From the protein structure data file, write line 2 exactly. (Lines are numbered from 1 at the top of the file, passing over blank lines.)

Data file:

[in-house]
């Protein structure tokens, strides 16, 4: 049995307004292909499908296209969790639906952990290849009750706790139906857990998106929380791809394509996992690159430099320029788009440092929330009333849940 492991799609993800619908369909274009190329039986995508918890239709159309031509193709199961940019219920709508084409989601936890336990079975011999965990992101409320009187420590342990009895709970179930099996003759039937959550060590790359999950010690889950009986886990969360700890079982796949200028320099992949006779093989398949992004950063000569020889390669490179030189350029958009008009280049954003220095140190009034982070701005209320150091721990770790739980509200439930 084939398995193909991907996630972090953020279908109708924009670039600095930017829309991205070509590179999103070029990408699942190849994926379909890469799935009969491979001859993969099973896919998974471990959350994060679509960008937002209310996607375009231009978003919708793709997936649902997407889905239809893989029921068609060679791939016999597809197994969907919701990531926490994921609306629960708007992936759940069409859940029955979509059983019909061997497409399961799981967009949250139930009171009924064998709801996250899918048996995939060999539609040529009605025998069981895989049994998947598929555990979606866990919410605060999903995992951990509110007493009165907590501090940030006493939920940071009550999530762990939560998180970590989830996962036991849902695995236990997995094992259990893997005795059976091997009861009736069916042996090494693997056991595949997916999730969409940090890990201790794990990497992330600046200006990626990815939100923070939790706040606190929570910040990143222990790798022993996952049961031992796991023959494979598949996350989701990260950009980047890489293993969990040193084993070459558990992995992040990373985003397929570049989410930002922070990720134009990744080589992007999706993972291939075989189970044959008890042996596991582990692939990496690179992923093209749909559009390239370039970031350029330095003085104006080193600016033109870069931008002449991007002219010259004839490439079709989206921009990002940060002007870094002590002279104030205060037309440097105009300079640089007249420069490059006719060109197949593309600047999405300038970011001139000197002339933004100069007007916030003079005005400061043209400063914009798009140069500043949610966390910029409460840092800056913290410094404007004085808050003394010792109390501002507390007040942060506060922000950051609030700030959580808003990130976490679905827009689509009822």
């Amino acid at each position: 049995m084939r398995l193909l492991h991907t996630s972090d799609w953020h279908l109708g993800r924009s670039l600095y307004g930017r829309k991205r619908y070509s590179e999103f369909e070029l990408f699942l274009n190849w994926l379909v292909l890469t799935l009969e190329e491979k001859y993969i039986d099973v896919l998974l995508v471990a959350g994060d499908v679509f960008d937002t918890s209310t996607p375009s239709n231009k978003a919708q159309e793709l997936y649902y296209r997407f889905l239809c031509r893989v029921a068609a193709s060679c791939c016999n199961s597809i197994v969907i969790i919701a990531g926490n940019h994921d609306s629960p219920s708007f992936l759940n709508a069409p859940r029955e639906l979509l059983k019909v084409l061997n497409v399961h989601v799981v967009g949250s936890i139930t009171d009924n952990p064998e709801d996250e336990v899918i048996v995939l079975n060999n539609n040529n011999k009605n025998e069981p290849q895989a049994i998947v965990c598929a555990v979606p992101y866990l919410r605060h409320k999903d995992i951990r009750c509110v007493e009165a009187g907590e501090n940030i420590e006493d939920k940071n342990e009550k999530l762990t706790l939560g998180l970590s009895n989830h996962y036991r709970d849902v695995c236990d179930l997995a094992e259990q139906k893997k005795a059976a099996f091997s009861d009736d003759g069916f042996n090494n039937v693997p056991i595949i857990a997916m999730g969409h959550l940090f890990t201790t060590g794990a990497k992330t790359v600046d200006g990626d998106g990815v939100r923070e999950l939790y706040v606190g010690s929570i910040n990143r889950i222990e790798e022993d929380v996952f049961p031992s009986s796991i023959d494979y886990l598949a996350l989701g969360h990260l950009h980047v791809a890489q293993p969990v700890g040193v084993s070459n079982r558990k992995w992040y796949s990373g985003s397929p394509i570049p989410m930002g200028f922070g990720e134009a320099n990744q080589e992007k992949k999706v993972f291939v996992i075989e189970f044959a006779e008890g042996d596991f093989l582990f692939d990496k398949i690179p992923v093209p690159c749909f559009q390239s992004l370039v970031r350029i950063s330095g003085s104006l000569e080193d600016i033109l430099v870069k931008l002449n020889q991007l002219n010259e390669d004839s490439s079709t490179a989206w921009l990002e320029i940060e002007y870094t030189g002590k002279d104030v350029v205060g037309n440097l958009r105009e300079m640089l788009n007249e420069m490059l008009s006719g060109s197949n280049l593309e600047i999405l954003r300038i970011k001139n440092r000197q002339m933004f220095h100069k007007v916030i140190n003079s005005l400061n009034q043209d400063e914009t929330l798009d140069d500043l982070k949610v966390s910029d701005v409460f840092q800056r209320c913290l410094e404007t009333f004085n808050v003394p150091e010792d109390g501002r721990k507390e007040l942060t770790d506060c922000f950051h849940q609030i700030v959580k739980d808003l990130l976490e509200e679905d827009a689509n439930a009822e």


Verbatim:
């Protein structure tokens, strides 16, 4: 049995307004292909499908296209969790639906952990290849009750706790139906857990998106929380791809394509996992690159430099320029788009440092929330009333849940 492991799609993800619908369909274009190329039986995508918890239709159309031509193709199961940019219920709508084409989601936890336990079975011999965990992101409320009187420590342990009895709970179930099996003759039937959550060590790359999950010690889950009986886990969360700890079982796949200028320099992949006779093989398949992004950063000569020889390669490179030189350029958009008009280049954003220095140190009034982070701005209320150091721990770790739980509200439930 084939398995193909991907996630972090953020279908109708924009670039600095930017829309991205070509590179999103070029990408699942190849994926379909890469799935009969491979001859993969099973896919998974471990959350994060679509960008937002209310996607375009231009978003919708793709997936649902997407889905239809893989029921068609060679791939016999597809197994969907919701990531926490994921609306629960708007992936759940069409859940029955979509059983019909061997497409399961799981967009949250139930009171009924064998709801996250899918048996995939060999539609040529009605025998069981895989049994998947598929555990979606866990919410605060999903995992951990509110007493009165907590501090940030006493939920940071009550999530762990939560998180970590989830996962036991849902695995236990997995094992259990893997005795059976091997009861009736069916042996090494693997056991595949997916999730969409940090890990201790794990990497992330600046200006990626990815939100923070939790706040606190929570910040990143222990790798022993996952049961031992796991023959494979598949996350989701990260950009980047890489293993969990040193084993070459558990992995992040990373985003397929570049989410930002922070990720134009990744080589992007999706993972291939075989189970044959008890042996596991582990692939990496690179992923093209749909559009390239370039970031350029330095003085104006080193600016033109870069931008002449991007002219010259004839490439079709989206921009990002940060002007870094002590002279104030205060037309440097105009300079640089007249420069490059006719060109197949593309600047999405300038970011001139000197002339933004100069007007916030003079005005400061043209400063914009798009140069500043949610966390910029409460840092800056913290410094404007004085808050003394010792109390501002507390007040942060506060922000950051609030700030959580808003990130976490679905827009689509009822």